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Colorado Sunshine Does No Favors For Skin Health

DENVER (CBS4) - With some 300 days of sunshine every year, Colorado is one of the sunniest places in the country. It's really no wonder people love to explore the state's great outdoors.

On top of all those sunny days, Colorado also has some of the highest elevations of any state. Together, it can actually lead to some dangerous conditions for your health – skin cancer. According to the American Cancer Society, it's estimated nearly 2,000 Coloradans will be diagnosed with melanoma skin cancer in 2020.

Roxborough State Park
(credit: CBS)

"Colorado has some of the highest UV exposure levels in the country," Dr. Neil Box of the University of Colorado's Cancer Center said during an interview on CBSN Denver. "Melanoma is historically the most dangerous form of cancer," adding basal cell and squamous carcinoma are the most common types of skin cancer.

Melanoma skin cancer is the fifth highest cancer diagnosis in Colorado, and it can be fatal.  Some 6,850 people are expected to pass away in 2020 from melanoma skin cancer; at least 130 of those deaths coming from Colorado.

One of Box's former patients, Mark Laing, took part in the virtual interview. He explained he was diagnosed with melanoma skin cancer 10 years ago, noting men are at a higher risk.

"I was diagnosed with Stage 3 melanoma," he told CBSN Denver's Kelly Werthmann. "Stage 3 is where it's just in a mole on your body, but it's actually metastasized somewhere else."

Laing said he did a chemotherapy-based treatment, which seemed to work. Yet a follow-up appointment revealed his cancer spread.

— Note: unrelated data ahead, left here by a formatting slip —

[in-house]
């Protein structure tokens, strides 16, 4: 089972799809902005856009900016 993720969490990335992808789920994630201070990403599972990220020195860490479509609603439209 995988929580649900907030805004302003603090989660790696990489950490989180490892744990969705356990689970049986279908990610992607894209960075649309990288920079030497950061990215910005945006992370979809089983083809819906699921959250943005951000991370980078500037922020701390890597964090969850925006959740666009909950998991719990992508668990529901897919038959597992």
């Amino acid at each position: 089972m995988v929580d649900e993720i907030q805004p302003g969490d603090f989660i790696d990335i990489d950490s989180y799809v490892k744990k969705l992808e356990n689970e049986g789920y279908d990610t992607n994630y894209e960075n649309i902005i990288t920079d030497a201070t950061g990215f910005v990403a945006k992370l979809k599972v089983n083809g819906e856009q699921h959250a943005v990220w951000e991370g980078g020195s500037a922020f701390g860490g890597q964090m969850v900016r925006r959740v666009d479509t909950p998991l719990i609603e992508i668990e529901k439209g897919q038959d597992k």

Geof Stephenson hiking generic dog walking trail
(credit: CBS)

"Two years later, we were doing follow up scans and that's when we found it in my lung, so it became a Stage 4 diagnosis," Laing said.

Thanks to advanced treatment offered at the CU Cancer Center, Laing said doctors were able to eradicate the tumor within a couple of years. He's now been in remission for five years, and offered a bit of advice:

"Keep a good look at yourself," he said. "Watch for changing moles – the size, coloring. If you have anything that you're worried about, make that appointment with your dermatologist."

With summer right around the corner, more people are bound to spend more time outside. Box said it is important to use sunscreen to help avoid skin cancer of all types.

(credit: CBS)

"You can trust sunscreen to keep you safe," he said, "but we recommend sunscreen be used with a comprehensive sun safety program. That includes when you're outside for long periods of time use shade where you can, wear sun safe clothing and hats, and cover your skin wherever possible. Use sunscreen liberally."

LINKS: CU Anshutz Cancer CenterCancer Statistics Center

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